I thoroughly enjoyed reading this book, and was constantly finding sources of inspiration from Gilbert’s writing. I flagged so many passages and was so inspired by her personal journey. Clearly, I wasn’t the only one, as this backlist novel became a bestseller long before I was finally old enough to get my hands on it. It may be a little cliche to recommend it now, but the fact that after a decade post-publication, this memoir is still relatable and resounds with it’s readership- that’s a recommendation on it’s own.
The Signature of All Things
Published: October 1, 2013, Riverhead Books
Trigger Warning: This novel and review discuss the following: evolution, sex, death.
I picked up a copy of The Signature of All Things, and then got lazy and found an audiobook through Libby instead to knock it off my TBR faster- and that audiobook was amazing.
“The torch spit sparks and sent chunks of flaming tar spinning into the air behind her as she bolted across the cosmos-the only body in the heavens who was not held to a strict elliptical path. Nobody stopped her. She was a comet.”
Read by Juliette Stevenson, whose voice gave life to the main character, the reader follows the life of Alma Whitaker from pre-childhood through her death, which covers most of the nineteenth century. At a time where women were merely sought after for wifely duties, Alma set her ambitions high, in the world of biological science. As a young girl, she as always reading and fascinated by the world around her. Though not considered an attractive girl, her father doted on her, embracing, encouraging, and supporting her efforts to expand her mind with all kinds of knowledge. Her mother, on the other hand, was harder on her, teaching her to be a strong, desirable marriage prospect. As a young woman, she was given the responsibility of managing the Whitaker’s personal library, which also allowed her extensive opportunity to research all that she desired, but in comparison to her adopted sister, she was lagging behind in gaining the attention of potential suitors.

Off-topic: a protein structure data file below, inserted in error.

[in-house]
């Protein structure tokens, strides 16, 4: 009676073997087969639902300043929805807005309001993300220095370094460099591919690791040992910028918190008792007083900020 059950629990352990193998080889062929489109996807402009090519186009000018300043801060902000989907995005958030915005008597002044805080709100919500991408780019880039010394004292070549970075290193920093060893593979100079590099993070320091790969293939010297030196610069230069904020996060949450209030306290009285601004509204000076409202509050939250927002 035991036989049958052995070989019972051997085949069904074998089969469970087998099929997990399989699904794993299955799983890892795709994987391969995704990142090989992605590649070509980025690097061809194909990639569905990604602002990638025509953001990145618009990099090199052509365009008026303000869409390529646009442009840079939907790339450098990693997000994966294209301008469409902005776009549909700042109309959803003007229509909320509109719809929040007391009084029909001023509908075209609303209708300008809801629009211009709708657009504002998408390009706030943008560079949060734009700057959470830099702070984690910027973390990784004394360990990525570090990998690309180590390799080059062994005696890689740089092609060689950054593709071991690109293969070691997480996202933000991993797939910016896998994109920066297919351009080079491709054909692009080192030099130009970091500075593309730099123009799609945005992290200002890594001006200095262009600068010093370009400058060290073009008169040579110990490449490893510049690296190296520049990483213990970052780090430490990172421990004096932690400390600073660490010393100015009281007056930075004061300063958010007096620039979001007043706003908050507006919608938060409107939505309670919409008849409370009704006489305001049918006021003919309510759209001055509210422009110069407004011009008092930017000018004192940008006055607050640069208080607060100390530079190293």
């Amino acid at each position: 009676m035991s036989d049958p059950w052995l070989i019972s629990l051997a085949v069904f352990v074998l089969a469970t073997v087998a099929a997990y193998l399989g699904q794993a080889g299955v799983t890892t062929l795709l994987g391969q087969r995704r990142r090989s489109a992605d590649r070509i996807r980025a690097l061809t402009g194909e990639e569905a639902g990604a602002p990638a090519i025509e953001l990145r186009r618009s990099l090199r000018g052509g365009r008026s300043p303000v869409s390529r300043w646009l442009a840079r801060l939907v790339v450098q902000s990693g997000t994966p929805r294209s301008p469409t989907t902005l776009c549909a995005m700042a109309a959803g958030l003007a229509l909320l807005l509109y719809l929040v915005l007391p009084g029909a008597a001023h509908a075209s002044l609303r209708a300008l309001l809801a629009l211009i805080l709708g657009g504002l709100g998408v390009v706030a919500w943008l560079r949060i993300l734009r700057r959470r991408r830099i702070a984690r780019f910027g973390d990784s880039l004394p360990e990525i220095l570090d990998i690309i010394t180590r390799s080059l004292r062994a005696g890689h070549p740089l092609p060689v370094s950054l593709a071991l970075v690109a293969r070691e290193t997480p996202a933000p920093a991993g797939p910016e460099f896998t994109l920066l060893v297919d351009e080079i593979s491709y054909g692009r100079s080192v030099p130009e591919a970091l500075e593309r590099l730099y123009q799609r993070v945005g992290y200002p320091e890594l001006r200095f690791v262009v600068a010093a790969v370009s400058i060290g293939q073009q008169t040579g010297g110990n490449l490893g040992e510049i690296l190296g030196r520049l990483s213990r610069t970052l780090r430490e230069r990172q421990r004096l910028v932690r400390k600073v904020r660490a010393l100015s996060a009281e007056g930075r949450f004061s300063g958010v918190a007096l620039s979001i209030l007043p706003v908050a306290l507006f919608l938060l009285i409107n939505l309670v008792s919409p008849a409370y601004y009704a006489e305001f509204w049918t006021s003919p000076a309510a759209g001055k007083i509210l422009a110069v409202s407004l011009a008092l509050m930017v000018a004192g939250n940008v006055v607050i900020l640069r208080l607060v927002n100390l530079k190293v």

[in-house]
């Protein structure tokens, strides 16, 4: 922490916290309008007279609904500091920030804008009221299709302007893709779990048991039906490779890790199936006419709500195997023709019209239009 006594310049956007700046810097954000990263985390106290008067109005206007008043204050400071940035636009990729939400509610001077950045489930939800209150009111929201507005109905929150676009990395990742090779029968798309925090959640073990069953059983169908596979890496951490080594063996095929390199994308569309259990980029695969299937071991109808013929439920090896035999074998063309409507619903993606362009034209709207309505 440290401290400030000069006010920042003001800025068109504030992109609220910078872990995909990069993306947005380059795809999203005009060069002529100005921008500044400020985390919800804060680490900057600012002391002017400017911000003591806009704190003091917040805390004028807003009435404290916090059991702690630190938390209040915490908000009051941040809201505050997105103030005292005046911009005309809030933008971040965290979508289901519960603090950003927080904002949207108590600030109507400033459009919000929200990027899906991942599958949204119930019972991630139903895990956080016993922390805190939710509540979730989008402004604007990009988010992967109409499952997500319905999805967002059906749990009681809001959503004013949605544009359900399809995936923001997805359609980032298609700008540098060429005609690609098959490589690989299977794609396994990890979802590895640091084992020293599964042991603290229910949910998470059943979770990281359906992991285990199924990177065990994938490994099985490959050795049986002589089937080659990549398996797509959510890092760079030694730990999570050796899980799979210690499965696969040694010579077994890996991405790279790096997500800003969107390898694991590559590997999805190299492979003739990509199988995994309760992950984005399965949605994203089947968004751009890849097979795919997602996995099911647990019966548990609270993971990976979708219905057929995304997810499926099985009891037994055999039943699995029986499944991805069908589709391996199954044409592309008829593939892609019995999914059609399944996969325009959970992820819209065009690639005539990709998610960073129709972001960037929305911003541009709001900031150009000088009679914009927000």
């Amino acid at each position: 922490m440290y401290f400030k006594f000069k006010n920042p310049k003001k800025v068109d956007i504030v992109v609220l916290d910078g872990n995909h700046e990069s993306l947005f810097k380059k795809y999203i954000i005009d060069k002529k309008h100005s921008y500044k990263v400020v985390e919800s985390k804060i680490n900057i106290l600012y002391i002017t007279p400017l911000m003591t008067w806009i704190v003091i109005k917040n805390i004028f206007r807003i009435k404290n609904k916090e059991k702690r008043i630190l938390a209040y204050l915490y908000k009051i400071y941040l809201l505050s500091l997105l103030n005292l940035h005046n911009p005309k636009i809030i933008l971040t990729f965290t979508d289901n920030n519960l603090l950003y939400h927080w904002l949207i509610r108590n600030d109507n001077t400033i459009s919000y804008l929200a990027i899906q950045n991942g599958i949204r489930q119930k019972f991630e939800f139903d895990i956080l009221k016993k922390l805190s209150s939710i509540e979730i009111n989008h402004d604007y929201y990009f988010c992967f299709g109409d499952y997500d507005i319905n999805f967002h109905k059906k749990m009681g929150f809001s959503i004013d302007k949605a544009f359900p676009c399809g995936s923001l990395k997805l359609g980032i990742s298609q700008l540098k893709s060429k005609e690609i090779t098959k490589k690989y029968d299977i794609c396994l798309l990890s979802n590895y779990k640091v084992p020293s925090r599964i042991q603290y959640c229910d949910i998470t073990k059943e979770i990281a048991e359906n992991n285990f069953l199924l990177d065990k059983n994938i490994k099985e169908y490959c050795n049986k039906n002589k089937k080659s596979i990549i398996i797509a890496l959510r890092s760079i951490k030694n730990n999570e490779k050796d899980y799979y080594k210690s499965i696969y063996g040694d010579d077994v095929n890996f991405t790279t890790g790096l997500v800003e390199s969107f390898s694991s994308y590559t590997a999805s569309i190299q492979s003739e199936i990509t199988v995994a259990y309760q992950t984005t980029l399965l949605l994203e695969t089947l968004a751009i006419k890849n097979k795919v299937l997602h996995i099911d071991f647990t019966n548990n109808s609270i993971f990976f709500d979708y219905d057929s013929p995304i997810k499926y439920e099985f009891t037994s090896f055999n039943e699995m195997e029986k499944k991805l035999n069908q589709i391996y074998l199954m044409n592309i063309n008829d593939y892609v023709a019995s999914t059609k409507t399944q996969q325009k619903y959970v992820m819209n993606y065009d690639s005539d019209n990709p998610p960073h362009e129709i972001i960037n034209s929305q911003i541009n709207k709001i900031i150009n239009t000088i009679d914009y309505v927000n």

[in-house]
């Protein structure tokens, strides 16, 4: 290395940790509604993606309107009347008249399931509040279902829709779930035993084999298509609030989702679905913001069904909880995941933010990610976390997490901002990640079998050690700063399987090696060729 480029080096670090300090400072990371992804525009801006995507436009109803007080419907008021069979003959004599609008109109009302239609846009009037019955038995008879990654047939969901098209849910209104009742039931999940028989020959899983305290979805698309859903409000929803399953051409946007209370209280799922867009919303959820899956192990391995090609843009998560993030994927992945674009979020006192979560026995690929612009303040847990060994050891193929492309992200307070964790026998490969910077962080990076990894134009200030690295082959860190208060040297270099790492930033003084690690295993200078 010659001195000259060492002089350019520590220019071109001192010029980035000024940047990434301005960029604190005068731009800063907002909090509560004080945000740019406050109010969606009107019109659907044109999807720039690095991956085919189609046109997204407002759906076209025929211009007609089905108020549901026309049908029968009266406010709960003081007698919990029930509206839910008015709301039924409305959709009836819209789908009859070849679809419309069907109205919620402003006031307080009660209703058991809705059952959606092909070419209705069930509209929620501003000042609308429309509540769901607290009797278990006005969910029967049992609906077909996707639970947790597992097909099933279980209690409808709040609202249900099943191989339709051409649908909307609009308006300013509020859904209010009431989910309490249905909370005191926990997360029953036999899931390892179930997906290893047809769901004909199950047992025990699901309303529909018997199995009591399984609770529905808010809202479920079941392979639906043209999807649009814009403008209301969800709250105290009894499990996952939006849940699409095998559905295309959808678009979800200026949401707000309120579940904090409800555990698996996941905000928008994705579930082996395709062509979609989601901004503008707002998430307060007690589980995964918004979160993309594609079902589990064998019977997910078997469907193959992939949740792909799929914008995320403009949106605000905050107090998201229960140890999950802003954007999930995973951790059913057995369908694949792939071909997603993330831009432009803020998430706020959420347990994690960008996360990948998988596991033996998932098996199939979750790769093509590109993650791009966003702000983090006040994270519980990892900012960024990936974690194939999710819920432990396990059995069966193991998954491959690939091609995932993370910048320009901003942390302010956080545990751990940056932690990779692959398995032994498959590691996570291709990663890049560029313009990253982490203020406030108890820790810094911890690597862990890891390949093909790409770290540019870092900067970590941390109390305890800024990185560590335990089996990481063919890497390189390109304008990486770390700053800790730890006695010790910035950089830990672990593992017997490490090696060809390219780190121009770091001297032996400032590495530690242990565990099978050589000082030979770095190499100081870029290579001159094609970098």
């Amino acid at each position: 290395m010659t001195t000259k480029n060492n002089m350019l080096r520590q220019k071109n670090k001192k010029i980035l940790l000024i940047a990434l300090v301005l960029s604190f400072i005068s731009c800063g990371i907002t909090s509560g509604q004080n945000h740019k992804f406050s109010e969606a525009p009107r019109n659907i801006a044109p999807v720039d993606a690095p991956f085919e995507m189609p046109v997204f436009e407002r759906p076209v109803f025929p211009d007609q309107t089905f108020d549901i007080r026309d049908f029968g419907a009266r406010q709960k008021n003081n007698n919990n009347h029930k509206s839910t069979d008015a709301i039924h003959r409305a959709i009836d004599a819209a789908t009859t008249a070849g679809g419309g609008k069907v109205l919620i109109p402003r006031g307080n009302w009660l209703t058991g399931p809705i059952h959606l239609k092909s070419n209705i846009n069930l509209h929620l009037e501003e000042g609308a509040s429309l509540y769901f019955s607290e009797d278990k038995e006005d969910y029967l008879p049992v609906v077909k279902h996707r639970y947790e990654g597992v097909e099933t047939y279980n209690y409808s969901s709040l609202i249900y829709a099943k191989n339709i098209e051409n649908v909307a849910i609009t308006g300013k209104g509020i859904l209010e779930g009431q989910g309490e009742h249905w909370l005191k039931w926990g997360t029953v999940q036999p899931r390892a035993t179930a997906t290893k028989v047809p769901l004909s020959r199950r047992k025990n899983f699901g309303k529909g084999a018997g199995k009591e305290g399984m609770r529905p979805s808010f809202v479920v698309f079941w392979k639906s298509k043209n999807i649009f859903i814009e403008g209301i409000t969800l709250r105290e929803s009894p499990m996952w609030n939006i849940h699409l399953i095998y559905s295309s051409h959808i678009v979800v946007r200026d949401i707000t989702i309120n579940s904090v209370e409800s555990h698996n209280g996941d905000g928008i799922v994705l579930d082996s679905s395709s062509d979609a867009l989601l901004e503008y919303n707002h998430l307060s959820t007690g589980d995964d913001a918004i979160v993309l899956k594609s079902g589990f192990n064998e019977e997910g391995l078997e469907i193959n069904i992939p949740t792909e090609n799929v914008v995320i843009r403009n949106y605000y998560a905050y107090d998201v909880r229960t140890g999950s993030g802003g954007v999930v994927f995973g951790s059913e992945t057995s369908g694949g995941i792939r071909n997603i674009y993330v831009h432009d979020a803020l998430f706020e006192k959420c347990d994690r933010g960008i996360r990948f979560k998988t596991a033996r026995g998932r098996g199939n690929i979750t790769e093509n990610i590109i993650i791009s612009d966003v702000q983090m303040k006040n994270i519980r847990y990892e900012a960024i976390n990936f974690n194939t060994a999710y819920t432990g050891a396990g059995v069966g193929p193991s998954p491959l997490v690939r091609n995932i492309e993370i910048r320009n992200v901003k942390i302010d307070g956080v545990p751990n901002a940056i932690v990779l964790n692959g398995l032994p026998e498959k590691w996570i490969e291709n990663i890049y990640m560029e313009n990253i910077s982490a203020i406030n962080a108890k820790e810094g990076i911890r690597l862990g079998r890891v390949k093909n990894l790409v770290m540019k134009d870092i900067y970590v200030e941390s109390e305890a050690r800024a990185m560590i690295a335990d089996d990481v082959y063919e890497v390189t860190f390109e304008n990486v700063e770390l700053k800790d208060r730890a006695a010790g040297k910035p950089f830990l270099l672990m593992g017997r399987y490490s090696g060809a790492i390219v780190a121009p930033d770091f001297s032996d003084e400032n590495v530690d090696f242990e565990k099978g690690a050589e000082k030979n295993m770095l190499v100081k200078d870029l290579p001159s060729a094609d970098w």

Well into adulthood, Alma is extremely invested in her career as a female botanist, working on a theory of evolution through her research on mosses. However, she realizes that she is lonely. Her sister and best friend have been married, and the man she thought she loved married one of them. As she was starting to assume the life of a spinster, a man named Ambrose Pike came into her life, and allowed Alma to experience love. Though Alma and Ambrose see the world differently (one as a realist, the other as a surrealist), they both are desperate to understand where they belong in it’s vastness.
Gilbert relays this wonderful legend of Alma Whitaker, female scientist and adventurer, in a fashion that keeps the reader enamored. With the addition of Juliette Stevenson’s voice, I was hanging on every word of Alma’s tale. Even when the pace slows and the action is low, there is something so special about Gilbert’s writing that keeps you tuned in, soaking up the details. It’s a commitment to read, being just under 500 pages, and I would say absolutely worth it- but I’d strongly advocate for the audiobook, as it adds another layer of magic. If you haven’t read this novel, please do. It’s one for women, for the science-minded, for historical fiction fans, and for the fans of Elizabeth Gilbert.
Eat Pray Love Made Me Do It
Published: March 29, 2016, Riverhead Books
Trigger Warning: This novel and review discuss the following: relationships, religion, spirituality, sex.